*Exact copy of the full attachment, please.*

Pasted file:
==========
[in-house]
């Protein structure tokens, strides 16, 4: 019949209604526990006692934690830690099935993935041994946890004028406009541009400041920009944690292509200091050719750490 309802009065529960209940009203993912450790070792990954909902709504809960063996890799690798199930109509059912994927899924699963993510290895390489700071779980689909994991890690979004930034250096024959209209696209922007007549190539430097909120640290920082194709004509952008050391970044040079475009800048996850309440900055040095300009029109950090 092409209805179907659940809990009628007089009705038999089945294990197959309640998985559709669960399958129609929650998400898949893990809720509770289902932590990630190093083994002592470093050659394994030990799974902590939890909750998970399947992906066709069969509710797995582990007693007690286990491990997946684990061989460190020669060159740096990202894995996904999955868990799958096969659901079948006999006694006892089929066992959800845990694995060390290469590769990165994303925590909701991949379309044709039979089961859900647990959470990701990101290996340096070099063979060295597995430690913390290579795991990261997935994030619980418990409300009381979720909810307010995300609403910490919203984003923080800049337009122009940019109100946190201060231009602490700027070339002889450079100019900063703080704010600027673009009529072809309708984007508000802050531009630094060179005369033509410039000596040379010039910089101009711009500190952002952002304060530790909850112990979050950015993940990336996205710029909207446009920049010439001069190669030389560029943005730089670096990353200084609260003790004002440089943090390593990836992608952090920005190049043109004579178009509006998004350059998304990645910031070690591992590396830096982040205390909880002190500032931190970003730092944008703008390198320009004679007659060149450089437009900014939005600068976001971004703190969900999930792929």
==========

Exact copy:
[in-house]
């Protein structure tokens, strides 16, 4: 019949209604526990006692934690830690099935993935041994946890004028406009541009400041920009944690292509200091050719750490 309802009065529960209940009203993912450790070792990954909902709504809960063996890799690798199930109509059912994927899924699963993510290895390489700071779980689909994991890690979004930034250096024959209209696209922007007549190539430097909120640290920082194709004509952008050391970044040079475009800048996850309440900055040095300009029109950090 092409209805179907659940809990009628007089009705038999089945294990197959309640998985559709669960399958129609929650998400898949893990809720509770289902932590990630190093083994002592470093050659394994030990799974902590939890909750998970399947992906066709069969509710797995582990007693007690286990491990997946684990061989460190020669060159740096990202894995996904999955868990799958096969659901079948006999006694006892089929066992959800845990694995060390290469590769990165994303925590909701991949379309044709039979089961859900647990959470990701990101290996340096070099063979060295597995430690913390290579795991990261997935994030619980418990409300009381979720909810307010995300609403910490919203984003923080800049337009122009940019109100946190201060231009602490700027070339002889450079100019900063703080704010600027673009009529072809309708984007508000802050531009630094060179005369033509410039000596040379010039910089101009711009500190952002952002304060530790909850112990979050950015993940990336996205710029909207446009920049010439001069190669030389560029943005730089670096990353200084609260003790004002440089943090390593990836992608952090920005190049043109004579178009509006998004350059998304990645910031070690591992590396830096982040205390909880002190500032931190970003730092944008703008390198320009004679007659060149450089437009900014939005600068976001971004703190969900999930792929």